From a hospital bed, Norwood began to tell detectives a string of lies. She said two masked men slipped into the store after closing and attacked her and Murray. It was an elaborate tale of a double rape and a threat to slit her throat. She said that one of the men pummeled Murray and that one dragged her by her hair. None of it was true.
Norwood soon became a suspect. Her story didn’t add up. The evidence — bloody shoeprints, her own minor injuries, blood in Murray’s car — didn’t track with her account. She was charged seven days after the slaying.
Jurors convicted Norwood, even though prosecutors never presented them with a motive for the killing. That night, authorities have said, Murray checked Norwood’s purse as the two left the store — a common anti-theft procedure. In the purse, Murray found a pair of yoga pants that she thought Norwood had stolen.
The two women left for the night, but Norwood called Murray and said she had left her wallet behind. They met back at the store.
In his closing argument, McCarthy reconstructed a gruesome narrative from the autopsy, testimony from employees at the Apple Store next to Lululemon who heard screaming and grunting, cellphone records, burglar alarm records and forensic evidence.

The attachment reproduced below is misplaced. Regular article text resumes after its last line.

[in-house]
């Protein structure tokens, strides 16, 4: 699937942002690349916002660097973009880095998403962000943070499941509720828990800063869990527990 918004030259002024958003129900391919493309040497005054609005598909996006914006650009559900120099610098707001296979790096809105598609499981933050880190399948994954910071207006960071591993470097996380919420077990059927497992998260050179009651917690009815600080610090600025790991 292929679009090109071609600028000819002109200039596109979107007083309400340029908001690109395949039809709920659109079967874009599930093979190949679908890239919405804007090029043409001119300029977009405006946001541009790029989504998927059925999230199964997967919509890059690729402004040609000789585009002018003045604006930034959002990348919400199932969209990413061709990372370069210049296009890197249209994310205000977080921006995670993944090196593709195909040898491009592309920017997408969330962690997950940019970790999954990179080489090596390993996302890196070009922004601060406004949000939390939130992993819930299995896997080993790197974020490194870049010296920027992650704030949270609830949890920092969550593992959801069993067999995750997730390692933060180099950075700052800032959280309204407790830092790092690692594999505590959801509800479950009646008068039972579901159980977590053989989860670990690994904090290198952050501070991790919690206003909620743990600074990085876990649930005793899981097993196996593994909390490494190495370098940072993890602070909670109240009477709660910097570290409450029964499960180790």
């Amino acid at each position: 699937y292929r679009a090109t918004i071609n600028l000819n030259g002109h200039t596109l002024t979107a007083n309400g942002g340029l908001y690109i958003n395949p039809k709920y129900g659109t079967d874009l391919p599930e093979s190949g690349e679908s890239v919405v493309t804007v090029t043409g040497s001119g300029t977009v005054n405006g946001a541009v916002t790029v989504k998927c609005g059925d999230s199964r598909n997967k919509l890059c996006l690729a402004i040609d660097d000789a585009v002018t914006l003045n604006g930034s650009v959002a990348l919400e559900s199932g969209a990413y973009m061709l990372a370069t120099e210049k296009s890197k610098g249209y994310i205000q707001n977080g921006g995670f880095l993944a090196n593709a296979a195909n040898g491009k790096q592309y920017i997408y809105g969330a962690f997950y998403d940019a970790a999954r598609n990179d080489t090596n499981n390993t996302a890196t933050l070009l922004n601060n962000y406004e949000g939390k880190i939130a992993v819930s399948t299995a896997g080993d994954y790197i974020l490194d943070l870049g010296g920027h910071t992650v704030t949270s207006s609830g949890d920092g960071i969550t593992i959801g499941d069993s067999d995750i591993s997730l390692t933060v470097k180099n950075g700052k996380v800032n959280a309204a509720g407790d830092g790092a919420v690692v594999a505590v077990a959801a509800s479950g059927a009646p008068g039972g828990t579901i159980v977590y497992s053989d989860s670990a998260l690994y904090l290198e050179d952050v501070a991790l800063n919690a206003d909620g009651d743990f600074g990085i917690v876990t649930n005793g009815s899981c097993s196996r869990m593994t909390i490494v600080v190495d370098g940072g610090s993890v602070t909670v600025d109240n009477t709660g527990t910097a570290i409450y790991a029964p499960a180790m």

He said that Norwood was guilty of “mutilating” Murray after luring her back to the store by calling her and telling her she had left her wallet.
“The wallet was nonsense,” McCarthy told jurors.
Alarm records confirmed that the two reentered the store at 10:05 p.m. A short time later, Apple employees began to hear screams and the sounds of something being hit or dragged.
“The killing begins almost immediately,” he said.
McCarthy said that Norwood probably struck Murray in the back of the head. Taking out a key piece of evidence — a heavy, metal blood-stained peg that had been used to hold merchandise — McCarthy pounded it on a table. He projected an autopsy photo showing cracks in Murray’s skull.
Forensic evidence suggested Murray staggered from the blow, lifted her hand to the bloody wound on the back of her head and fell into a wall, leaving behind a bloody print. Murray tried to make it to a rear exit, which also became smeared with her blood.
“This was her last mad dash to try to save her life,” McCarthy said. “She’s trying to flee. She’s trying to save her life.”
After the attack, Norwood staged the scene. She used size 14 Reebok sneakers to track bloody prints around the store, trying to make it appear as though a large man had been there. She staged a robbery and tossed mops, brooms and chairs around the store.
Prosecutors said Norwood’s lies showed the cunning and guile of a killer who knew what she was doing. Defense lawyers said the lies should have been seen in the context of their absurdity: an illustration of just how out of control and delusional Norwood was.
Staff writers Dana Hedgpeth, Katie Rogers and Michael S. Rosenwald contributed to this report.